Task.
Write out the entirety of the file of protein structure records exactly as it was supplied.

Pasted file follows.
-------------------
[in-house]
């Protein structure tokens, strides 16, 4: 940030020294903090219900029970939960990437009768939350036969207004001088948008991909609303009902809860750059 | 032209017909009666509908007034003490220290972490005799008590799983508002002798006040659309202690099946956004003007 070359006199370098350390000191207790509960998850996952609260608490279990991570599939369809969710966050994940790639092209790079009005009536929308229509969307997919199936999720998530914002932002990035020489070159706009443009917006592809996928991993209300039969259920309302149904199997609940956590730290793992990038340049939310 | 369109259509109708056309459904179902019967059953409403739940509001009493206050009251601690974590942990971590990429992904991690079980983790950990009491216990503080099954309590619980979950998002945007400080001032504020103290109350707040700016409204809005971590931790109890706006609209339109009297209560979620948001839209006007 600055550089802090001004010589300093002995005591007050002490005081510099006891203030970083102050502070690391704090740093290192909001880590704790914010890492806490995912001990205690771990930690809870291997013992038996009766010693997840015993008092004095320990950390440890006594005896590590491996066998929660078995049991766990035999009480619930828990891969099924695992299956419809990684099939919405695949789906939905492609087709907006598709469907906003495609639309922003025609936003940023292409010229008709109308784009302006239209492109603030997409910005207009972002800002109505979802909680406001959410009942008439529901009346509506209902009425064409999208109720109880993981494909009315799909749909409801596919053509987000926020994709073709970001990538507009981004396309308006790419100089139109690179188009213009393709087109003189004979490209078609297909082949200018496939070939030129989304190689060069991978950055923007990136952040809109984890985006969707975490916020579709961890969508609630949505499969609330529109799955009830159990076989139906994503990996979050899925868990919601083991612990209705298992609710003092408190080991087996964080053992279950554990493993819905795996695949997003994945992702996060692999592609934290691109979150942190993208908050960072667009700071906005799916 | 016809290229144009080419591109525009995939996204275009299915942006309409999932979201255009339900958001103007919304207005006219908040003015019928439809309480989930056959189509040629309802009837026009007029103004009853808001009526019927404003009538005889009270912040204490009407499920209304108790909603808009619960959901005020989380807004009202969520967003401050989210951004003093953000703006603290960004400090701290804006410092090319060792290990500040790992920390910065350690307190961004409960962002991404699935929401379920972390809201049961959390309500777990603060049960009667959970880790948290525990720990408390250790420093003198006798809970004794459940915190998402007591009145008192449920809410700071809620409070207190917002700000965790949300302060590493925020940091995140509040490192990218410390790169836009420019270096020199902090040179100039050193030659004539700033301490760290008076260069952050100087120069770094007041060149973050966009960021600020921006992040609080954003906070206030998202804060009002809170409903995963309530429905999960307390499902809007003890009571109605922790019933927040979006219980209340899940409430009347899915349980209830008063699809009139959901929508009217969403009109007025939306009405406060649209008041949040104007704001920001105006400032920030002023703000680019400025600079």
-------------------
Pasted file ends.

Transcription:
[in-house]
């Protein structure tokens, strides 16, 4: 940030020294903090219900029970939960990437009768939350036969207004001088948008991909609303009902809860750059 | 032209017909009666509908007034003490220290972490005799008590799983508002002798006040659309202690099946956004003007 070359006199370098350390000191207790509960998850996952609260608490279990991570599939369809969710966050994940790639092209790079009005009536929308229509969307997919199936999720998530914002932002990035020489070159706009443009917006592809996928991993209300039969259920309302149904199997609940956590730290793992990038340049939310 | 369109259509109708056309459904179902019967059953409403739940509001009493206050009251601690974590942990971590990429992904991690079980983790950990009491216990503080099954309590619980979950998002945007400080001032504020103290109350707040700016409204809005971590931790109890706006609209339109009297209560979620948001839209006007 600055550089802090001004010589300093002995005591007050002490005081510099006891203030970083102050502070690391704090740093290192909001880590704790914010890492806490995912001990205690771990930690809870291997013992038996009766010693997840015993008092004095320990950390440890006594005896590590491996066998929660078995049991766990035999009480619930828990891969099924695992299956419809990684099939919405695949789906939905492609087709907006598709469907906003495609639309922003025609936003940023292409010229008709109308784009302006239209492109603030997409910005207009972002800002109505979802909680406001959410009942008439529901009346509506209902009425064409999208109720109880993981494909009315799909749909409801596919053509987000926020994709073709970001990538507009981004396309308006790419100089139109690179188009213009393709087109003189004979490209078609297909082949200018496939070939030129989304190689060069991978950055923007990136952040809109984890985006969707975490916020579709961890969508609630949505499969609330529109799955009830159990076989139906994503990996979050899925868990919601083991612990209705298992609710003092408190080991087996964080053992279950554990493993819905795996695949997003994945992702996060692999592609934290691109979150942190993208908050960072667009700071906005799916 | 016809290229144009080419591109525009995939996204275009299915942006309409999932979201255009339900958001103007919304207005006219908040003015019928439809309480989930056959189509040629309802009837026009007029103004009853808001009526019927404003009538005889009270912040204490009407499920209304108790909603808009619960959901005020989380807004009202969520967003401050989210951004003093953000703006603290960004400090701290804006410092090319060792290990500040790992920390910065350690307190961004409960962002991404699935929401379920972390809201049961959390309500777990603060049960009667959970880790948290525990720990408390250790420093003198006798809970004794459940915190998402007591009145008192449920809410700071809620409070207190917002700000965790949300302060590493925020940091995140509040490192990218410390790169836009420019270096020199902090040179100039050193030659004539700033301490760290008076260069952050100087120069770094007041060149973050966009960021600020921006992040609080954003906070206030998202804060009002809170409903995963309530429905999960307390499902809007003890009571109605922790019933927040979006219980209340899940409430009347899915349980209830008063699809009139959901929508009217969403009109007025939306009405406060649209008041949040104007704001920001105006400032920030002023703000680019400025600079």